Paddle for Friedreich Ataxia

General / Sep 30, 2013

The race will take place on Saturday October 19, 2013, (Cobram/Barooga)

Starting at Marker 1938 at 1.00pm

(From Barooga take the Mulwala – Barooga Road to Seppelts road then follow Stock Route Road for 6.4kms. Spatial Vision’s VICMAP BOOK Ref K6)

Finishing at Thompson’s Beach Cobram. Entry/donation – $30.00, payable at the start

Stay on for a night of entertainment at the Beach Café, Thompson’s Beach Local musicians and great finger food included – $20.00 payable on the night – from 6.30pm. Drinks purchased at the bar.

Money raised will support FARA (Friedreich Ataxia Research Association of Australasia) in their continued mission to support Australia's world leading research for treatment and a cure.

For further information please contact Varlli Beetham: or 03 8615 4808


What is FARA and Friedreich Ataxia?

FARA (Australasia)

FARA(A) is a not for profit organization dedicated to the pursuit of scientific research leading to treatments and a cure for Friedreich Ataxia (FA). FARA(A)’s mission is to slow, stop, and reverse the damage caused by this rare disease. FARA(A)’s organizational structure includes a board of 6 parents of 10 FA patients from Australia and New Zealand, and a Scientific Advisory Committee of experts in FA and related fields.

Friedreich Ataxia (or FA)

FA is a fatal, genetic, neurological, degenerative disease, believed to affect around 1 in 40,000 people. Currently there is no cure. FA initially causes inco-ordination, slurred speech and difficulty walking, usually striking during the childhood and adolescent years. As it progresses, FA causes complete incapacitation, vision, hearing and speech failure, combined with severe heart disease, scoliosis and diabetes. In later stages, patients usually suffer from cardiac failure in their late thirties. Intellect remains unimpaired. As FA causes a greatly reduced life expectancy, it is a race against time for all FA sufferers and their families.

FARA(A) funded FA research

FARA(A) supports world leading FA researchers in Melbourne at the Royal Childrens Hospital at the Murdoch Childrens Research Institute (MCRI), the University of Melbourne, Monash Medical Centre Friedreich Ataxia Clinic, University of Queensland, Queensland Institute Medical Research (QIMR) and also at the University of Sydney. Ten years since discovering the FA gene, dramatic research breakthroughs are beginning to occur both locally and internationally, offering very real hope of treatments and potential cures for sufferers. Scientists are now beginning to say it is a matter of ‘when’ and not ‘if’ a cure is found. It is an exciting time for FA research.

Major developments

Perhaps the most exciting recent breakthrough has been the development of a dedicated Friedreich Ataxia stem cell laboratory at the Centre for Neuroscience, University of Melbourne. This is the first of its kind in the world. Under Doctors Mirella Dottori and Alice Pebay, FARA(A) is funding world leading research into the development of iPS cellular models of FA to correct the inherited mutations found in the frataxin gene locus of FA patients. These studies have the long term aim of differentiating to specific cell types affected in FA, such as nerve, brain and heart cells, to be used for cell transplantation to restore function in patients.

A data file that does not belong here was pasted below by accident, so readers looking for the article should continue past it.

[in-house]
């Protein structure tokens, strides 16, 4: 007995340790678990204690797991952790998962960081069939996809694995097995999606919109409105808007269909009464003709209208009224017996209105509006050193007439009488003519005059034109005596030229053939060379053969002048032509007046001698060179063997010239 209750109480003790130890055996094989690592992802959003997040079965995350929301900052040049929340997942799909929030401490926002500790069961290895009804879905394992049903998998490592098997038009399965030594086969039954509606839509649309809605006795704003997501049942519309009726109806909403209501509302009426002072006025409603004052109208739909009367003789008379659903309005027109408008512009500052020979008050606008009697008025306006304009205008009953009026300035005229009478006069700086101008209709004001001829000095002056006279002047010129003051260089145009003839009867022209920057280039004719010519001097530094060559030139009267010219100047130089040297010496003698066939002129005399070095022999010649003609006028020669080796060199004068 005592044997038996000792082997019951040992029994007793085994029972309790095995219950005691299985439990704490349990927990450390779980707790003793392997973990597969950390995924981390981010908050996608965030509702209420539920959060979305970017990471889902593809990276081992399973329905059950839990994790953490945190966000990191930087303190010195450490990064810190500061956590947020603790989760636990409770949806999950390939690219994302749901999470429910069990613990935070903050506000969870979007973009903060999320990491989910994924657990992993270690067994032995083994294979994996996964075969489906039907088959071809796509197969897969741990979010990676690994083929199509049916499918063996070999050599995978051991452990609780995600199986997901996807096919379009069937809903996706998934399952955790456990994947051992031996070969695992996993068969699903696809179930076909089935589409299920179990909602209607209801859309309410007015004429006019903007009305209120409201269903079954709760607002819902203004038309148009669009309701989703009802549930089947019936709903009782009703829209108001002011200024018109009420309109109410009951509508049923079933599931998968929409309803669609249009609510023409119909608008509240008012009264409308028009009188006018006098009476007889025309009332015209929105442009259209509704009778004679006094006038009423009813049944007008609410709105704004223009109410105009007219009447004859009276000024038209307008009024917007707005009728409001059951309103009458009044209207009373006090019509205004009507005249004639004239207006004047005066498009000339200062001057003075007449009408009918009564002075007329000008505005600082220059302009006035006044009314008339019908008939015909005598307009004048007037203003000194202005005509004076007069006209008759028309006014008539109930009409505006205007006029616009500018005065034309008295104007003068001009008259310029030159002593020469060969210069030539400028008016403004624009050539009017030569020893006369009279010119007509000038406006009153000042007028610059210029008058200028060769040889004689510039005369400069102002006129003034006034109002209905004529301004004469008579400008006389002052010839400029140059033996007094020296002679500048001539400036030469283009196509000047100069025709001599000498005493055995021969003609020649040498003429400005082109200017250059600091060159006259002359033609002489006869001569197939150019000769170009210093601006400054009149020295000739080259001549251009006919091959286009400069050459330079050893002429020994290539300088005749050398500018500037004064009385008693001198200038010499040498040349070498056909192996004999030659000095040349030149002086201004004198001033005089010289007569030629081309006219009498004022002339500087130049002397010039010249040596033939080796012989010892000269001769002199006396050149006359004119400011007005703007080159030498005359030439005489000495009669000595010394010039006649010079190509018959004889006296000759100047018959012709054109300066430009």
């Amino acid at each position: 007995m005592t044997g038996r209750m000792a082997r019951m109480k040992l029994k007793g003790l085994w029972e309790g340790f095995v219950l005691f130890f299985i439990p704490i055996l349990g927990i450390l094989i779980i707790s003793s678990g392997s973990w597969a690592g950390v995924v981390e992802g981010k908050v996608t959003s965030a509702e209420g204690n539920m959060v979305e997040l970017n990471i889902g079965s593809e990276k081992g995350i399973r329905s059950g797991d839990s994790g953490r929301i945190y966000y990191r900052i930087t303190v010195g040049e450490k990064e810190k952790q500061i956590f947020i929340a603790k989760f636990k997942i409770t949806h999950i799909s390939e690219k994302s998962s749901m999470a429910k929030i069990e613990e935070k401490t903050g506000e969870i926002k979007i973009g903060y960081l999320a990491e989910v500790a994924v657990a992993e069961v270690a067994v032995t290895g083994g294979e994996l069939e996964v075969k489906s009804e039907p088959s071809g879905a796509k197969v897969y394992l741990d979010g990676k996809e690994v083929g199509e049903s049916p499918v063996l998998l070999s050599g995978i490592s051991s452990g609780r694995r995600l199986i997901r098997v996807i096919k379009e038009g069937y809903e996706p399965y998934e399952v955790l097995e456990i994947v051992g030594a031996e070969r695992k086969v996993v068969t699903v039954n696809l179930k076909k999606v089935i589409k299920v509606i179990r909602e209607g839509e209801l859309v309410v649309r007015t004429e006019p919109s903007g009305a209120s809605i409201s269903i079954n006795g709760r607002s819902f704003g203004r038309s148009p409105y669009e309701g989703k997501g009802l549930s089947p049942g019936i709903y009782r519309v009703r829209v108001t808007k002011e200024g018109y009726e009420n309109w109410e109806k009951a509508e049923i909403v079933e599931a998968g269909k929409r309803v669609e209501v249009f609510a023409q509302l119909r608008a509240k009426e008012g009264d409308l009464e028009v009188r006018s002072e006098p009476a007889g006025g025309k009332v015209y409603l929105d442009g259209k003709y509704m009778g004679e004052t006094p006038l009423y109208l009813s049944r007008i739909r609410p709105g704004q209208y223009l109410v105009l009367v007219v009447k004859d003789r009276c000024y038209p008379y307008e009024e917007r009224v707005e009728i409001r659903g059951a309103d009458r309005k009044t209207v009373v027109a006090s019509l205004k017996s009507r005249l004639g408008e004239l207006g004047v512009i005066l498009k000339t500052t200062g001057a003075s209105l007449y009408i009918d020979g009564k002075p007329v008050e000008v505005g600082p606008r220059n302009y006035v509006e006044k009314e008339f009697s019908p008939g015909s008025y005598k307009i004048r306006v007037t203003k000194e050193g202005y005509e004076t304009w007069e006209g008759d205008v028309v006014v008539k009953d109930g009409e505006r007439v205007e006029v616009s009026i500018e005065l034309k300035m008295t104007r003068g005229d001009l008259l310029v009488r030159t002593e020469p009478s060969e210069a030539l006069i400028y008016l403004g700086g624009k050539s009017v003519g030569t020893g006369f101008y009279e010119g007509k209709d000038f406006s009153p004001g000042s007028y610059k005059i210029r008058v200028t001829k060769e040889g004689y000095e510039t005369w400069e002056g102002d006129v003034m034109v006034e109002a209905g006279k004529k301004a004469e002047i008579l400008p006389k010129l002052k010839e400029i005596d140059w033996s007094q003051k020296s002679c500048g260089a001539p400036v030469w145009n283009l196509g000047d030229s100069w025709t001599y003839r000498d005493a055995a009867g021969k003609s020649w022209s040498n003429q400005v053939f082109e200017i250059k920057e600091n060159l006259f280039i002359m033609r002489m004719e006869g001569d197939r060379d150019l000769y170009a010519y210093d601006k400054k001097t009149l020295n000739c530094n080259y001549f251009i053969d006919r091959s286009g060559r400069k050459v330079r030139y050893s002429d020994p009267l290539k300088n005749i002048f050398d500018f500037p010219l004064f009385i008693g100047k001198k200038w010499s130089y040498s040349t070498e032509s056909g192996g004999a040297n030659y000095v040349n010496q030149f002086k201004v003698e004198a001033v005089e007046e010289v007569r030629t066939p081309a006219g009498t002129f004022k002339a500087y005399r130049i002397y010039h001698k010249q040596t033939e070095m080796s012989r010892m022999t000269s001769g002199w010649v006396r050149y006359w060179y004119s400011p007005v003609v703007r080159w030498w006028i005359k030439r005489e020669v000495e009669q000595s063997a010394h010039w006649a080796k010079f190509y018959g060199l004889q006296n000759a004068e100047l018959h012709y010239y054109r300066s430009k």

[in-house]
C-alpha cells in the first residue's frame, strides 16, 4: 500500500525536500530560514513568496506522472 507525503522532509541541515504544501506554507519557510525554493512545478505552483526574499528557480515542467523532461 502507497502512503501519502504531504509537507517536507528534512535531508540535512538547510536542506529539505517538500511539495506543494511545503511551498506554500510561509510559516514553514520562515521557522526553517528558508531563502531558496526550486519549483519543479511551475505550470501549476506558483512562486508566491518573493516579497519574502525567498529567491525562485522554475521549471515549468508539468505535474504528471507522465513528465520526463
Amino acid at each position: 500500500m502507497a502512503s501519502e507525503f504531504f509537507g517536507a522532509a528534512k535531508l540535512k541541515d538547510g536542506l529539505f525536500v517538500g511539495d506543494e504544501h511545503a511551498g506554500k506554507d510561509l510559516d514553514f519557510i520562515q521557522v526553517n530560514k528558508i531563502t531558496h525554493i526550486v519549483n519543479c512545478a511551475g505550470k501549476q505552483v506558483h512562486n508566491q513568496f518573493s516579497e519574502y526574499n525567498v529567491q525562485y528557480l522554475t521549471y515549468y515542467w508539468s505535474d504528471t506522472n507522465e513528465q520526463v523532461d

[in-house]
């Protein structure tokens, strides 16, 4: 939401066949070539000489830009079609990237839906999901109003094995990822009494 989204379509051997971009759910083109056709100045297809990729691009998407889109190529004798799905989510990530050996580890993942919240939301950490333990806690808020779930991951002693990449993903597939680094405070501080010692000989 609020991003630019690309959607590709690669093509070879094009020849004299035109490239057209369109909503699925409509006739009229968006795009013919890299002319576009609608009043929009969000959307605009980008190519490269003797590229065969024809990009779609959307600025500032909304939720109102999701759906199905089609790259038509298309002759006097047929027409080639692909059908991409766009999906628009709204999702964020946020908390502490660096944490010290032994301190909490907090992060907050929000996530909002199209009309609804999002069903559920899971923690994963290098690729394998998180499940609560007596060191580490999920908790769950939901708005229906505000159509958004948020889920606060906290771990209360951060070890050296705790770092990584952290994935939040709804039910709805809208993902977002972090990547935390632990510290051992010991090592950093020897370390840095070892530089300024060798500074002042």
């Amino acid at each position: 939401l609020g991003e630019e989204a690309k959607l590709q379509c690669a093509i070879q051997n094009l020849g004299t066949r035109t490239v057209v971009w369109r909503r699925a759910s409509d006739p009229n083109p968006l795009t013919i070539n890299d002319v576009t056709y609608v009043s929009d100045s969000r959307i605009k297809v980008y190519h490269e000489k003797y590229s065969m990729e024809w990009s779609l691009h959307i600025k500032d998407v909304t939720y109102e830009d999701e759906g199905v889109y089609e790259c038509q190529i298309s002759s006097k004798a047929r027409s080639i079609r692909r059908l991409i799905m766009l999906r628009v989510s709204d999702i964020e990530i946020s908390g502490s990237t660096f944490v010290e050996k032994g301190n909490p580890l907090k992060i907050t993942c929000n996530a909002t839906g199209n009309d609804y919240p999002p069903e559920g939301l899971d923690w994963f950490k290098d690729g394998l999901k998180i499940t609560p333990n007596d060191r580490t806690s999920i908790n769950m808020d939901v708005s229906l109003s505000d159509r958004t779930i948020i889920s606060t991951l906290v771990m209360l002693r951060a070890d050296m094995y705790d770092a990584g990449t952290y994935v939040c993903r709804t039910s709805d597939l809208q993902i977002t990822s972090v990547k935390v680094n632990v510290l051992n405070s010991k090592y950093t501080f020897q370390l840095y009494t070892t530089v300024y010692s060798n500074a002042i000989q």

Research funding philosophy

It is FARA’s prime objective to aggressively fund both laboratory research and clinical trial development in Australia, with the specific intention of accelerating Australian patients into clinical trials for the first potential therapy for FA. This provides overwhelmingly the greatest source of hope for sufferers and their families.

As FA sufferers are diagnosed in their childhood and teenage years, they are most often wheelchair bound by 21. They must not only live with this disability and the enormous difficulties and disadvantages associated with it, but worse is the acceptance that greater deterioration will continue to occur, preventing employment, education and socialization opportunities taken for granted by others their age. Intellect remains unimpaired, but they are no longer able to speak or express their opinions without extreme difficulty. With a greatly reduced life expectancy, FARA’s role in funding and stimulating research for treatments and a cure is crucial.

FARA(A) achievements

As a result of FARA and YAFFA funding, the world’s first FA patient care clinic at the Monash Medical Centre has been developed. The clinic provides specialist care, free of charge, once a month for FA sufferers. Specialists include Neurologists, Occupational Therapists, Physiotherapists, Ophthalmologists, Speech Pathologists and Counselors. Besides promoting the best possible quality of life, the clinic is vital in establishing a database of patient records, thus creating potential for drug trials to use Melbourne as their patient base.

FARA(A) funding sources

FARA(A) is the solitary FA research funding group in Australia. FARA(A) is made up of 6 parents of 10 FA children. FARA(A) does not receive any State or Federal Government funding. All funding is generated from FARA(A) fundraising activities, grants, corporate sponsorships and donations.

FARA(A) Scientific Advisory Committee

FARA(A) has created a Scientific Advisory Committee (SAC) that advises annually on all funding applications with the prime objective of maximizing research potential that will lead to treatments and cures. The SAC was implemented to ensure all funding allocations are not subject to bias or influence and are the result of expert opinion and long term planning. Every dollar will deliver its best possible outcome. It is also intended to provide expert direction on future funding allocations. 


FARA(A) has DGR status. All donations are tax deductible. For further information, please contact Varlli Beetham, Executive Director, FARA(A) on 03 8615 4808 or or go to